“A vile slanderer seeking to earn filthy capitalist lucre by besmirching the homeland that nurtured him.”
No. Moscow’s Sovietskaya Rossia in 1970 on writer Alexander Solzhenitsyn who won the Nobel Literature Prize that year for works deemed anti-Soviet by the Kremlin.
“A hermit isolated from the people, wallowing in his own moral degradation.”
That was the official Soviet Writers’ Union in 1958 on Boris Pasternak, a poet and novelist who had just won the Nobel prize for his saga of the Revolution, “Doctor Zhivago.”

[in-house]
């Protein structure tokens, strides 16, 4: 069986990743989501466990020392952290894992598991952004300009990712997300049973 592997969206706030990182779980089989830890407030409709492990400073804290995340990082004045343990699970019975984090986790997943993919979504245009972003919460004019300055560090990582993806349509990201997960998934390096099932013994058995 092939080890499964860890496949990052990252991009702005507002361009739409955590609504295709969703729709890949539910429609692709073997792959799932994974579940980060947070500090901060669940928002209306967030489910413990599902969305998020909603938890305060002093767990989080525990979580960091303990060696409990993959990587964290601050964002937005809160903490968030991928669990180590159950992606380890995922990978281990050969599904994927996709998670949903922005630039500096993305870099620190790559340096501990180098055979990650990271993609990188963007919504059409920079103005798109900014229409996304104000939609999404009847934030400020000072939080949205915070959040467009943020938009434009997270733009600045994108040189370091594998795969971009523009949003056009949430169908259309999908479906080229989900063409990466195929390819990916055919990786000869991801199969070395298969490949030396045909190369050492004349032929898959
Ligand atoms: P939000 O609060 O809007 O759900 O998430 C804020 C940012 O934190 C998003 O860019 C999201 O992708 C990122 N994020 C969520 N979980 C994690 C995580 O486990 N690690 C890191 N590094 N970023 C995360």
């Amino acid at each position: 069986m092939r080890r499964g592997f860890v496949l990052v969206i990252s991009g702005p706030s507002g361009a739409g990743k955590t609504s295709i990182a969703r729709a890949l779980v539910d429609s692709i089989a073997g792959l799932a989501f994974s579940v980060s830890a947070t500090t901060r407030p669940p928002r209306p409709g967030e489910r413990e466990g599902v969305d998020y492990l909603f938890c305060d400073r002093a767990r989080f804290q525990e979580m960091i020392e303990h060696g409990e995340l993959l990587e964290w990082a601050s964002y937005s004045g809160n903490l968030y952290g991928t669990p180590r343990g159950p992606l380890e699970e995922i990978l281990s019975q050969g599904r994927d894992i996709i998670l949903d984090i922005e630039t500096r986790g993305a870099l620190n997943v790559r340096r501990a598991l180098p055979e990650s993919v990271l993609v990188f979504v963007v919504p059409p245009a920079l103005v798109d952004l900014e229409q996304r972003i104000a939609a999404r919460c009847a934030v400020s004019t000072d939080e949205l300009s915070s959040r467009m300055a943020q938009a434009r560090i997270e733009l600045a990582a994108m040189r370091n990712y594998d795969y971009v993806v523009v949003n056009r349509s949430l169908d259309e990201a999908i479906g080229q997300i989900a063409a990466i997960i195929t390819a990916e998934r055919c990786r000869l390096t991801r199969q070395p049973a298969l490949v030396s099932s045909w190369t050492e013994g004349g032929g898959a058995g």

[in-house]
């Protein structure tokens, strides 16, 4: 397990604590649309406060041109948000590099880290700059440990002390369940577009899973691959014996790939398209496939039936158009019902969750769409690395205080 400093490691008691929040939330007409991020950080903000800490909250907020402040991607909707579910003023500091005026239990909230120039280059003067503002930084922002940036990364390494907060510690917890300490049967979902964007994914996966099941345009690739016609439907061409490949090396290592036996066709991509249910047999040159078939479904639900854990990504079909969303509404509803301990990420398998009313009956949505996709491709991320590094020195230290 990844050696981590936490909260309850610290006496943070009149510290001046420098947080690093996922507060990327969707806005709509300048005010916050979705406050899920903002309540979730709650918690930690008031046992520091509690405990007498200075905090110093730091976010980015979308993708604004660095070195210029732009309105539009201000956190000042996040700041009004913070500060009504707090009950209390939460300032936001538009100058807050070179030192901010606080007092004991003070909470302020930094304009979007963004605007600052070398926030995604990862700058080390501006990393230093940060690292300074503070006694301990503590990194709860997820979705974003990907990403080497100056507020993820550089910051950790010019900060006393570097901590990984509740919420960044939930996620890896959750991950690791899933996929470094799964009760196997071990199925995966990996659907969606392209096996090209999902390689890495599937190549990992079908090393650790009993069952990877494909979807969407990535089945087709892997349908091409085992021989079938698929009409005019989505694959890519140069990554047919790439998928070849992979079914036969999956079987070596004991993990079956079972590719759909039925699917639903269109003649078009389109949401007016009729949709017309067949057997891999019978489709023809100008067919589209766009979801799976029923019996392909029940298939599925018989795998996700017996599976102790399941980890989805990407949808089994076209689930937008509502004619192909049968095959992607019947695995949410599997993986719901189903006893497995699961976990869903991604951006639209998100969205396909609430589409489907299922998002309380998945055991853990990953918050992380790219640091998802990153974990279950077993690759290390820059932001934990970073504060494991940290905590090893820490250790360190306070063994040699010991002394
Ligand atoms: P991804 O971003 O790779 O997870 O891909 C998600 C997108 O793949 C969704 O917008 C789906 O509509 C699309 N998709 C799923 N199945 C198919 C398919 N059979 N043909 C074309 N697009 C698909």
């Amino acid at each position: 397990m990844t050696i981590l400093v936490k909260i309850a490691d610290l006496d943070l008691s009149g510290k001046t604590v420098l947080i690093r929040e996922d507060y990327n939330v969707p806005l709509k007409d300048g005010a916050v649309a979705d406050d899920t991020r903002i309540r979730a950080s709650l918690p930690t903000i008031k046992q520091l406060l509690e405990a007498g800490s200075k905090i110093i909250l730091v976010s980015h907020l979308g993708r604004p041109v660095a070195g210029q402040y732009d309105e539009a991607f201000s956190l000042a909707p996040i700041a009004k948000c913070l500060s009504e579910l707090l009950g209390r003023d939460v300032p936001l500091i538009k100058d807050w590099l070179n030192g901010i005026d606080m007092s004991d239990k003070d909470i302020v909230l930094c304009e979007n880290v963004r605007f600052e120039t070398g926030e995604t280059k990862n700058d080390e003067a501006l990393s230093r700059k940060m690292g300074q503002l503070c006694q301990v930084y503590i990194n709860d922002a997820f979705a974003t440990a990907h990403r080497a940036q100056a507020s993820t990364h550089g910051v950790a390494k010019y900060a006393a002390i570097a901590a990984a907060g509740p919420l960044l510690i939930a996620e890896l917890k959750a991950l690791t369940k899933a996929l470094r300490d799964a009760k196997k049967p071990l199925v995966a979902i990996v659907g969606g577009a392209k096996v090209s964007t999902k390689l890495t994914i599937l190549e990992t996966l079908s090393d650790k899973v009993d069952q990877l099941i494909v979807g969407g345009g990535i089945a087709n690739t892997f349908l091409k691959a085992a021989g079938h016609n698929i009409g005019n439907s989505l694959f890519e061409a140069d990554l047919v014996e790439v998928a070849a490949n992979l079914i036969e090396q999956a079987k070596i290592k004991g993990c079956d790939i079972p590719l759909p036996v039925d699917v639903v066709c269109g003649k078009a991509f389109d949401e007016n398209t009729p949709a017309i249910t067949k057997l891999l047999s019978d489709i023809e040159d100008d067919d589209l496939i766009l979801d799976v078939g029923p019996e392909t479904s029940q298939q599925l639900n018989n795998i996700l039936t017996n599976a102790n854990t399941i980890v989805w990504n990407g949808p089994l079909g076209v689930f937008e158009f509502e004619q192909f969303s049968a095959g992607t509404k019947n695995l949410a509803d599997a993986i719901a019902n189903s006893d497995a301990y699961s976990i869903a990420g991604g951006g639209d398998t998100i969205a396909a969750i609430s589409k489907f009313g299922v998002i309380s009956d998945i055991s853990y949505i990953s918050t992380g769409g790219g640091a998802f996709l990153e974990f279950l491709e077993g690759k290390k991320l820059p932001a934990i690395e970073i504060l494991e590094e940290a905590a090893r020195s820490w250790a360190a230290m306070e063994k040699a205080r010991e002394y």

“A self-important nonentity whose scribblings and pronouncements on political matters show nothing but a wish to please his masters in the West.”
These were Moscow Radio’s comments at the time on previously honored physicist-turned-human rights campaigner Andrei Sakharov who in 1975 was named — like Liu this year — Nobel peace laureate.